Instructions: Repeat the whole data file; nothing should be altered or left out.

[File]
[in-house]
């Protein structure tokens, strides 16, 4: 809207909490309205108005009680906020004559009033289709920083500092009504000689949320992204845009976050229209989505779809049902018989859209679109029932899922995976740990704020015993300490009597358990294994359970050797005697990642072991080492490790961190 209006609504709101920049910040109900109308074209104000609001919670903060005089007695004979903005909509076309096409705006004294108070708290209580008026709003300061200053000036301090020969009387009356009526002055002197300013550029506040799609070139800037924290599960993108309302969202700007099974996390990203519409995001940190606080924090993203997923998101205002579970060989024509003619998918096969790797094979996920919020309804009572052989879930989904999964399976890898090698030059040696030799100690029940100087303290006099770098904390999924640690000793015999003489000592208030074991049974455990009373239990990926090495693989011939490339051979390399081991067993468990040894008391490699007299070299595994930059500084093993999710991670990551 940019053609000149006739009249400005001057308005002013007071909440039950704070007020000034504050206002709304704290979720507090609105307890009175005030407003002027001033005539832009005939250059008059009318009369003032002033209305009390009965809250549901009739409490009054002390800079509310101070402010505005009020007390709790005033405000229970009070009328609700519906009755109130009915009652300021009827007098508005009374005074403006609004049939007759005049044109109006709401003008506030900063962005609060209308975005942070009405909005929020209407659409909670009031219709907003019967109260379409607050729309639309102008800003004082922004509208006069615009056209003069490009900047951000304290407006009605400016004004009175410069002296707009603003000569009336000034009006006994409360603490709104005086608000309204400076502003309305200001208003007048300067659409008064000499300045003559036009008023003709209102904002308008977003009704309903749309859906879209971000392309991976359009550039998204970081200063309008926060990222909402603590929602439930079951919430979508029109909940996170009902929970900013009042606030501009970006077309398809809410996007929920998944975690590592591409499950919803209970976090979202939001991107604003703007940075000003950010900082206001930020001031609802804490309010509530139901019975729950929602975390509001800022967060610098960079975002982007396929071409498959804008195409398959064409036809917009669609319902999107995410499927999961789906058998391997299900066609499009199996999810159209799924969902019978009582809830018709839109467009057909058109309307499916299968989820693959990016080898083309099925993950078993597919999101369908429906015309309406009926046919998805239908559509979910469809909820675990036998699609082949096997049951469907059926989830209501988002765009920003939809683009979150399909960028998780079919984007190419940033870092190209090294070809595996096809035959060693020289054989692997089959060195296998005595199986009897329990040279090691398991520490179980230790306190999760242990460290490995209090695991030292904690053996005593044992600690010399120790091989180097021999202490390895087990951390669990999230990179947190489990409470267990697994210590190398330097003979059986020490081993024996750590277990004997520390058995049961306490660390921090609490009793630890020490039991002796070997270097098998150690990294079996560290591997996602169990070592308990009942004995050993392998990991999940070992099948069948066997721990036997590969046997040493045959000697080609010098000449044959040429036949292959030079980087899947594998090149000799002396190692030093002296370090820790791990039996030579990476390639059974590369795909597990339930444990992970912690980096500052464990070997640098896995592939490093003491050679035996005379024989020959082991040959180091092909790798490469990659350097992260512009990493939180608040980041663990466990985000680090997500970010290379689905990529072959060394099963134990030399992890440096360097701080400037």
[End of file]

[in-house]
């Protein structure tokens, strides 16, 4: 809207909490309205108005009680906020004559009033289709920083500092009504000689949320992204845009976050229209989505779809049902018989859209679109029932899922995976740990704020015993300490009597358990294994359970050797005697990642072991080492490790961190 209006609504709101920049910040109900109308074209104000609001919670903060005089007695004979903005909509076309096409705006004294108070708290209580008026709003300061200053000036301090020969009387009356009526002055002197300013550029506040799609070139800037924290599960993108309302969202700007099974996390990203519409995001940190606080924090993203997923998101205002579970060989024509003619998918096969790797094979996920919020309804009572052989879930989904999964399976890898090698030059040696030799100690029940100087303290006099770098904390999924640690000793015999003489000592208030074991049974455990009373239990990926090495693989011939490339051979390399081991067993468990040894008391490699007299070299595994930059500084093993999710991670990551 940019053609000149006739009249400005001057308005002013007071909440039950704070007020000034504050206002709304704290979720507090609105307890009175005030407003002027001033005539832009005939250059008059009318009369003032002033209305009390009965809250549901009739409490009054002390800079509310101070402010505005009020007390709790005033405000229970009070009328609700519906009755109130009915009652300021009827007098508005009374005074403006609004049939007759005049044109109006709401003008506030900063962005609060209308975005942070009405909005929020209407659409909670009031219709907003019967109260379409607050729309639309102008800003004082922004509208006069615009056209003069490009900047951000304290407006009605400016004004009175410069002296707009603003000569009336000034009006006994409360603490709104005086608000309204400076502003309305200001208003007048300067659409008064000499300045003559036009008023003709209102904002308008977003009704309903749309859906879209971000392309991976359009550039998204970081200063309008926060990222909402603590929602439930079951919430979508029109909940996170009902929970900013009042606030501009970006077309398809809410996007929920998944975690590592591409499950919803209970976090979202939001991107604003703007940075000003950010900082206001930020001031609802804490309010509530139901019975729950929602975390509001800022967060610098960079975002982007396929071409498959804008195409398959064409036809917009669609319902999107995410499927999961789906058998391997299900066609499009199996999810159209799924969902019978009582809830018709839109467009057909058109309307499916299968989820693959990016080898083309099925993950078993597919999101369908429906015309309406009926046919998805239908559509979910469809909820675990036998699609082949096997049951469907059926989830209501988002765009920003939809683009979150399909960028998780079919984007190419940033870092190209090294070809595996096809035959060693020289054989692997089959060195296998005595199986009897329990040279090691398991520490179980230790306190999760242990460290490995209090695991030292904690053996005593044992600690010399120790091989180097021999202490390895087990951390669990999230990179947190489990409470267990697994210590190398330097003979059986020490081993024996750590277990004997520390058995049961306490660390921090609490009793630890020490039991002796070997270097098998150690990294079996560290591997996602169990070592308990009942004995050993392998990991999940070992099948069948066997721990036997590969046997040493045959000697080609010098000449044959040429036949292959030079980087899947594998090149000799002396190692030093002296370090820790791990039996030579990476390639059974590369795909597990339930444990992970912690980096500052464990070997640098896995592939490093003491050679035996005379024989020959082991040959180091092909790798490469990659350097992260512009990493939180608040980041663990466990985000680090997500970010290379689905990529072959060394099963134990030399992890440096360097701080400037």